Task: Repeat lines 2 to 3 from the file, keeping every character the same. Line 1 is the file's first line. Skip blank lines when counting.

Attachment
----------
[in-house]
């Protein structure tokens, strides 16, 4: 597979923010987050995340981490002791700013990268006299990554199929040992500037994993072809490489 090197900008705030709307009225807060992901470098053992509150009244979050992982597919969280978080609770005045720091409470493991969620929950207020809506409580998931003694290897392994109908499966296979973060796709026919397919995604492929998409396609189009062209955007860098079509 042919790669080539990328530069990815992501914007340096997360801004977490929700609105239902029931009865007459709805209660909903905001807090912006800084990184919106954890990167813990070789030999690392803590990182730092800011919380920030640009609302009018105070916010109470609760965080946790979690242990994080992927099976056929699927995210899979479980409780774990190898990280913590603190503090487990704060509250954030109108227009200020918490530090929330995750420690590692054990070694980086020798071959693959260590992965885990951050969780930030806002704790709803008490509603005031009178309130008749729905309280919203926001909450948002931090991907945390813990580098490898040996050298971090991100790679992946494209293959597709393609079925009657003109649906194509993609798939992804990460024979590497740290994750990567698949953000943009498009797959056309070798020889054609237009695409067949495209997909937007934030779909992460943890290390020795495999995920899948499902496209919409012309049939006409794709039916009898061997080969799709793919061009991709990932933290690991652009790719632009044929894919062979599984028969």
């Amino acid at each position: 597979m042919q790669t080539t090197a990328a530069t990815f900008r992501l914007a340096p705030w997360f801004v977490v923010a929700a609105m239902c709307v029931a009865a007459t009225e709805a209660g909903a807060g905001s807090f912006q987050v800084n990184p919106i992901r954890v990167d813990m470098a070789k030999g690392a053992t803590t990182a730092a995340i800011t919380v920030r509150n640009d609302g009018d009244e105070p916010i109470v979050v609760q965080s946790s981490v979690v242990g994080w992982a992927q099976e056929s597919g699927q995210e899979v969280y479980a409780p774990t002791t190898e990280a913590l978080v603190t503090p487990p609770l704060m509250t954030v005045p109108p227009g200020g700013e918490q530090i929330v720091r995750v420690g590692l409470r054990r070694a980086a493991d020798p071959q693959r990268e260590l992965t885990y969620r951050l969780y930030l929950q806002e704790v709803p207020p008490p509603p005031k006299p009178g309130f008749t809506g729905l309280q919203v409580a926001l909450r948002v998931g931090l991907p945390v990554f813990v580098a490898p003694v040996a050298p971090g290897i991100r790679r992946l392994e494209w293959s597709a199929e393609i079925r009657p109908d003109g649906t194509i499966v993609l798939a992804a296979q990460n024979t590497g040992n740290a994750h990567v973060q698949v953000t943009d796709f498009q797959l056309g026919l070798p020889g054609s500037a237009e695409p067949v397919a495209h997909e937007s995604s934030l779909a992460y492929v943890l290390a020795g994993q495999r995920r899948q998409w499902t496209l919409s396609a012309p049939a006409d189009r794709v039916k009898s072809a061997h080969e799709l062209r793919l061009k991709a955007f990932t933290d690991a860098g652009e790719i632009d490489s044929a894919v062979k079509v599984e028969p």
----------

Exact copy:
């Protein structure tokens, strides 16, 4: 597979923010987050995340981490002791700013990268006299990554199929040992500037994993072809490489 090197900008705030709307009225807060992901470098053992509150009244979050992982597919969280978080609770005045720091409470493991969620929950207020809506409580998931003694290897392994109908499966296979973060796709026919397919995604492929998409396609189009062209955007860098079509 042919790669080539990328530069990815992501914007340096997360801004977490929700609105239902029931009865007459709805209660909903905001807090912006800084990184919106954890990167813990070789030999690392803590990182730092800011919380920030640009609302009018105070916010109470609760965080946790979690242990994080992927099976056929699927995210899979479980409780774990190898990280913590603190503090487990704060509250954030109108227009200020918490530090929330995750420690590692054990070694980086020798071959693959260590992965885990951050969780930030806002704790709803008490509603005031009178309130008749729905309280919203926001909450948002931090991907945390813990580098490898040996050298971090991100790679992946494209293959597709393609079925009657003109649906194509993609798939992804990460024979590497740290994750990567698949953000943009498009797959056309070798020889054609237009695409067949495209997909937007934030779909992460943890290390020795495999995920899948499902496209919409012309049939006409794709039916009898061997080969799709793919061009991709990932933290690991652009790719632009044929894919062979599984028969």
């Amino acid at each position: 597979m042919q790669t080539t090197a990328a530069t990815f900008r992501l914007a340096p705030w997360f801004v977490v923010a929700a609105m239902c709307v029931a009865a007459t009225e709805a209660g909903a807060g905001s807090f912006q987050v800084n990184p919106i992901r954890v990167d813990m470098a070789k030999g690392a053992t803590t990182a730092a995340i800011t919380v920030r509150n640009d609302g009018d009244e105070p916010i109470v979050v609760q965080s946790s981490v979690v242990g994080w992982a992927q099976e056929s597919g699927q995210e899979v969280y479980a409780p774990t002791t190898e990280a913590l978080v603190t503090p487990p609770l704060m509250t954030v005045p109108p227009g200020g700013e918490q530090i929330v720091r995750v420690g590692l409470r054990r070694a980086a493991d020798p071959q693959r990268e260590l992965t885990y969620r951050l969780y930030l929950q806002e704790v709803p207020p008490p509603p005031k006299p009178g309130f008749t809506g729905l309280q919203v409580a926001l909450r948002v998931g931090l991907p945390v990554f813990v580098a490898p003694v040996a050298p971090g290897i991100r790679r992946l392994e494209w293959s597709a199929e393609i079925r009657p109908d003109g649906t194509i499966v993609l798939a992804a296979q990460n024979t590497g040992n740290a994750h990567v973060q698949v953000t943009d796709f498009q797959l056309g026919l070798p020889g054609s500037a237009e695409p067949v397919a495209h997909e937007s995604s934030l779909a992460y492929v943890l290390a020795g994993q495999r995920r899948q998409w499902t496209l919409s396609a012309p049939a006409d189009r794709v039916k009898s072809a061997h080969e799709l062209r793919l061009k991709a955007f990932t933290d690991a860098g652009e790719i632009d490489s044929a894919v062979k079509v599984e028969p």